As someone who aspired to become a writer from a very young age, I’ve always pondered as a child why I never studied many women writers in literature classes – so much so that, due to the little exposure I had to women voices, my writing started to adopt a masculine character, tone and voice.
‘Why are all of your characters male?’ one teacher asked me after they read a story I wrote.
I never realized it until recently as a woman in my 20s. Looking back at my writings and my favorite authors that have inspired me, I’ve realized just how little influence women writers have had on my career.
Today, as I read on the history of women writers and their careers, and how many obstacles they’ve faced to earn the recognition they rightly deserve, I came across the fact that some of them had to change their names to be published. While men enjoyed the privilege of fame and acknowledgement for their work, women writers had to hide, conceal, and bury their names and identity.
Here are a few women writers that had to use an anonymous name or a male pseudonym:
Fatma Aliye Topuz
Ottoman novelist Fatma Aliye wrote most of her early novels in secret, because she didn’t want to cause trouble for her husband or father. Her first book was a translation of Georges Ohnet’s novel Volonté from French into Turkish, which was published under her pen name “Bir Hanım” (“A Lady”).
After publishing several works under the ambiguous pen name ‘A Lady’, she decided to finally expose her identity with her first novel Muhazarat (“Useful Information”) in 1892 under her real name. She is often regarded as a feminist writer for her courage to write about controversial topics at the time, such as romance, and her independent heroines in her books that led their own life through work without relying on any man.
Malak Hifni Nasef
Malak Hifni Nasif was known by the pen name Bahithat al-Badiya “the Researcher of the Desert”. She was a pioneering Egyptian feminist and writer, and advocated against women’s discrimination in regards to issues such as divorce and polygamy. All of her writings, which included essays, newspaper articles, and speeches were collectively published in the feminist book Al-Nisa’iyyat (Women’s Issues).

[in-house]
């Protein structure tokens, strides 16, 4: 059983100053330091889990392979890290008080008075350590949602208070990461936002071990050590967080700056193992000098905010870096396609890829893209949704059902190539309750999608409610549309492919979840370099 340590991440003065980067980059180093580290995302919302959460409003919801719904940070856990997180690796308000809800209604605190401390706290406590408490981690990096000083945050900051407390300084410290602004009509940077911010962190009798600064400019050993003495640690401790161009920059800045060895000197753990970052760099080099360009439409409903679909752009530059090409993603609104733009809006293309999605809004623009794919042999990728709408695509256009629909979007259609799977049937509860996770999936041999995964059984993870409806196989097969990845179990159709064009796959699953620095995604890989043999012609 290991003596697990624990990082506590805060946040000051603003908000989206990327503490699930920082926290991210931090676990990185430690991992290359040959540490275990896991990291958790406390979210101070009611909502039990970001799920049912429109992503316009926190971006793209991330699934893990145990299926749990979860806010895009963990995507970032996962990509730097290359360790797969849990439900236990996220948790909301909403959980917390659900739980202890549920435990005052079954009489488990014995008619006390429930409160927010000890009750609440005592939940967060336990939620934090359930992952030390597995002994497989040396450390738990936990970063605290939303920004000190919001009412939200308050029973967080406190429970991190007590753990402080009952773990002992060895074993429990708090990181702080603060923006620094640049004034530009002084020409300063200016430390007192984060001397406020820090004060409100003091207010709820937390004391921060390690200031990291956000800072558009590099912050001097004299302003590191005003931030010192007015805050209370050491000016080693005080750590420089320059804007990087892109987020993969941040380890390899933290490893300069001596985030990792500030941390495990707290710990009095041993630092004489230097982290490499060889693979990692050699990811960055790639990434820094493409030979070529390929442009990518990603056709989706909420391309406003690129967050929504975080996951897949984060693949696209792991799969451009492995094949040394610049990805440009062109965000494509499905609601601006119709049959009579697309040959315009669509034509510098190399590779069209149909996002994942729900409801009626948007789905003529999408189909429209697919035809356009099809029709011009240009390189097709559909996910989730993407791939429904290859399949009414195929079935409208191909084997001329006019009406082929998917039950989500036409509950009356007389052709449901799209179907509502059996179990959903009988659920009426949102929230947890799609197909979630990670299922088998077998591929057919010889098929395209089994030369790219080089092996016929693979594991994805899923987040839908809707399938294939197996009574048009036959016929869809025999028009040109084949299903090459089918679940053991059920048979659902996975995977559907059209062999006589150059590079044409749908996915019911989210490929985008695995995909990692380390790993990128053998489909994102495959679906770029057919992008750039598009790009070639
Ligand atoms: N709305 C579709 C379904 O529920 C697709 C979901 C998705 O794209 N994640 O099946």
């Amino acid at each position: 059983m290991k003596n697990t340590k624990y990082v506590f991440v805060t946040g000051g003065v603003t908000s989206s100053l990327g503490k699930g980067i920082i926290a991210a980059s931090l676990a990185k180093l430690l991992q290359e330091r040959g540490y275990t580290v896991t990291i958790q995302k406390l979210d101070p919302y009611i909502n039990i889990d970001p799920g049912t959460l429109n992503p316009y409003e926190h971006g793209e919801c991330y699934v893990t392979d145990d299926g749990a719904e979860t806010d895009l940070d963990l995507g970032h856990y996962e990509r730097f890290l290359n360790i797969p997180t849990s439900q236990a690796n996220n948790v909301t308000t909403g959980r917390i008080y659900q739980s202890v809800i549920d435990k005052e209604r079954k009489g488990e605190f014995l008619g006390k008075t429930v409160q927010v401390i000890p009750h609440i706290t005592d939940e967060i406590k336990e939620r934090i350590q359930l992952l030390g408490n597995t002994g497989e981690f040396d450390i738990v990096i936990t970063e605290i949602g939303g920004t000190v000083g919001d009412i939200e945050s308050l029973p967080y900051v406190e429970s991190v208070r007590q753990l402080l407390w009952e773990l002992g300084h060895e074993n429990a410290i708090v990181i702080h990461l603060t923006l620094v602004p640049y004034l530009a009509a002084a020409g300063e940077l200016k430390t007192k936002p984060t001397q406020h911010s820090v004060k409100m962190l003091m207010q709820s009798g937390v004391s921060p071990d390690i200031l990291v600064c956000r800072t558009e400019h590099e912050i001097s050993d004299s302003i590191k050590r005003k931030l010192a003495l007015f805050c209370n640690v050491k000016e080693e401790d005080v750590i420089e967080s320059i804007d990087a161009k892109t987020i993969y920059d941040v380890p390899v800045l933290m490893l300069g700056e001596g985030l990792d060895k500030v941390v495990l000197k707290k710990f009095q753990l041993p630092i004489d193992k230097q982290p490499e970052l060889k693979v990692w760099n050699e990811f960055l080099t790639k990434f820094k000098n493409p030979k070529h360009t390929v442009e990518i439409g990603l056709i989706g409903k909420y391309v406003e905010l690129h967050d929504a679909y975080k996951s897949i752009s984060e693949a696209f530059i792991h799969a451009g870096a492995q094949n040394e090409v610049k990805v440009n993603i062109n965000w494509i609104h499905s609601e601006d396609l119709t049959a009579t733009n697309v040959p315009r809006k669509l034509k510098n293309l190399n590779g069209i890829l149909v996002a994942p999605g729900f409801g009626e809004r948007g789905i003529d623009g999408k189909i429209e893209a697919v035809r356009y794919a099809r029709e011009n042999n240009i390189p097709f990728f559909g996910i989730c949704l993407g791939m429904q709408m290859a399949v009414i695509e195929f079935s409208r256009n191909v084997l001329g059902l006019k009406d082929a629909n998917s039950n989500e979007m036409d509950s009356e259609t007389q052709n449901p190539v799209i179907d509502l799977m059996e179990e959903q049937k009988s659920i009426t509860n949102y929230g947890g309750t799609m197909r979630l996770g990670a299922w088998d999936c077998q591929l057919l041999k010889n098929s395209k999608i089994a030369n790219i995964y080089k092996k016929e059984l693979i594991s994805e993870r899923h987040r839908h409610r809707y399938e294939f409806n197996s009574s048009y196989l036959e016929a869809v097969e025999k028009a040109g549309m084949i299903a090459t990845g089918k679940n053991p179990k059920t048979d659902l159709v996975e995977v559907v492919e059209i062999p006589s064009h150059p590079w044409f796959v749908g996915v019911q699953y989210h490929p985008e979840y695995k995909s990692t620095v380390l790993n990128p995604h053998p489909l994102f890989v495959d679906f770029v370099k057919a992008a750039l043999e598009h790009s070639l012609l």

She called for women to be allowed to study all fields, and work in all occupations and professions, and also called for a reform of the Muslim Personal Status Code.
Zaynab Fawwaz was a Lebanese writer and women’s rights activist, yet her writing career at the time was under the pen name Durrat al-Sharq (Pearl of the East).
Despite not mentioning her name once, Zaynab published the 552-page book, “The Book of Scattered Pearls Regarding Categories of Women”, which is a dictionary of over 400 women’s achievements and their work.
Her first novel “The Happy Ending” is often considered to be the first novel ever written by an Arab woman. The novel was known for her bravery to criticize the norms of society, and support women’s independent free will and right to make their own decisions in life.
Munira Thabet (or Mounira Thabet)
As I read Munira’s biography, I was really impressed by how fearless and powerful she was in fighting against Western imperialism. For her, it wasn’t just a social battle, but also a political battle. She wanted Egyptian women to realize that it is not the United Nations or Western ideologies that will introduce the concept of women’s rights, but to draw on their history and heritage and remember that Egyptian women had ruled in the country even before Western civilization.
Despite her fierce activism, her writings in the daily Al-Ahram were not under her name, but only with her initials. Earning recognition for her work and original ideas only came to be realized through the memoir, “A Revolution in the Ivory Tower: My Memories of Twenty Years of Struggle for Women’s Political Rights, memoir”, where she expressed her anger against society’s perceptions that women cannot be skilled writers and were incapable of serious analysis and political stories.
In the 1950s, there was a novel called Young Girls that gained huge popularity in Turkey. However, no one ever knew the writer, and the only identity the author had was the pen name ‘Vincent Ewing’ – the name of an American male. People read the book for years under the impression that this unknown American man was the author, until it was revealed that it was actually Nihal Yeginobali – a young Muslim Turkish female writer and translator.
But why did she choose that name in particular? It is said that when asked why she chose to conceal her identity, she said, “There was a considerable degree of eroticism in the novel that was considered inappropriate for a young woman such as myself. So I picked a male pseudonym.”
There were so many other Arab women that hid behind anonymous masks. I wonder just how many stories, ideas and works of literature humanity lost for that simple reason, and how many women died before they saw their names on books, columns or essays.
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